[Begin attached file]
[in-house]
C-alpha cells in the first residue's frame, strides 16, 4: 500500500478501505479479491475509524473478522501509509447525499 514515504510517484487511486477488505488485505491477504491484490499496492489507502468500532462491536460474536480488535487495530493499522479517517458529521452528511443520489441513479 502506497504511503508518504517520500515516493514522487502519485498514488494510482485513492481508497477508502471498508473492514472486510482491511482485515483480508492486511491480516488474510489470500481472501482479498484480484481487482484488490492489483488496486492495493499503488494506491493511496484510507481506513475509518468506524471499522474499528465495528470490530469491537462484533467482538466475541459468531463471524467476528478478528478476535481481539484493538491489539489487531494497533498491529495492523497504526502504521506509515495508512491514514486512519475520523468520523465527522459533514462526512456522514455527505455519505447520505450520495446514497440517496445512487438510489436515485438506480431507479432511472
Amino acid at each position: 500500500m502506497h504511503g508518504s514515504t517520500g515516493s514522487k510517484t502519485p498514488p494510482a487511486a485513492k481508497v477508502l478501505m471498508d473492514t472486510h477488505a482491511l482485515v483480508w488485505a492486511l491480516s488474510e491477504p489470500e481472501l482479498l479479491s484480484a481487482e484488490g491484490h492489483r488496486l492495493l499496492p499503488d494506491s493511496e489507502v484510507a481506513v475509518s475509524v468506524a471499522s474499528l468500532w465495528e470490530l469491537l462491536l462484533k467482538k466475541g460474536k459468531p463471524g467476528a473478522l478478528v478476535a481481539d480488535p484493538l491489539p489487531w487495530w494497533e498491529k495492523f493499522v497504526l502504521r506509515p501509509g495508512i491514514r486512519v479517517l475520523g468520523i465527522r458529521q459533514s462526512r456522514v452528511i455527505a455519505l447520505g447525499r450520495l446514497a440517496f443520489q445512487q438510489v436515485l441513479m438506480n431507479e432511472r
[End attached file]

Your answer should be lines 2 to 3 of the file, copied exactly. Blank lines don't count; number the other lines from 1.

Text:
C-alpha cells in the first residue's frame, strides 16, 4: 500500500478501505479479491475509524473478522501509509447525499 514515504510517484487511486477488505488485505491477504491484490499496492489507502468500532462491536460474536480488535487495530493499522479517517458529521452528511443520489441513479 502506497504511503508518504517520500515516493514522487502519485498514488494510482485513492481508497477508502471498508473492514472486510482491511482485515483480508492486511491480516488474510489470500481472501482479498484480484481487482484488490492489483488496486492495493499503488494506491493511496484510507481506513475509518468506524471499522474499528465495528470490530469491537462484533467482538466475541459468531463471524467476528478478528478476535481481539484493538491489539489487531494497533498491529495492523497504526502504521506509515495508512491514514486512519475520523468520523465527522459533514462526512456522514455527505455519505447520505450520495446514497440517496445512487438510489436515485438506480431507479432511472
Amino acid at each position: 500500500m502506497h504511503g508518504s514515504t517520500g515516493s514522487k510517484t502519485p498514488p494510482a487511486a485513492k481508497v477508502l478501505m471498508d473492514t472486510h477488505a482491511l482485515v483480508w488485505a492486511l491480516s488474510e491477504p489470500e481472501l482479498l479479491s484480484a481487482e484488490g491484490h492489483r488496486l492495493l499496492p499503488d494506491s493511496e489507502v484510507a481506513v475509518s475509524v468506524a471499522s474499528l468500532w465495528e470490530l469491537l462491536l462484533k467482538k466475541g460474536k459468531p463471524g467476528a473478522l478478528v478476535a481481539d480488535p484493538l491489539p489487531w487495530w494497533e498491529k495492523f493499522v497504526l502504521r506509515p501509509g495508512i491514514r486512519v479517517l475520523g468520523i465527522r458529521q459533514s462526512r456522514v452528511i455527505a455519505l447520505g447525499r450520495l446514497a440517496f443520489q445512487q438510489v436515485l441513479m438506480n431507479e432511472r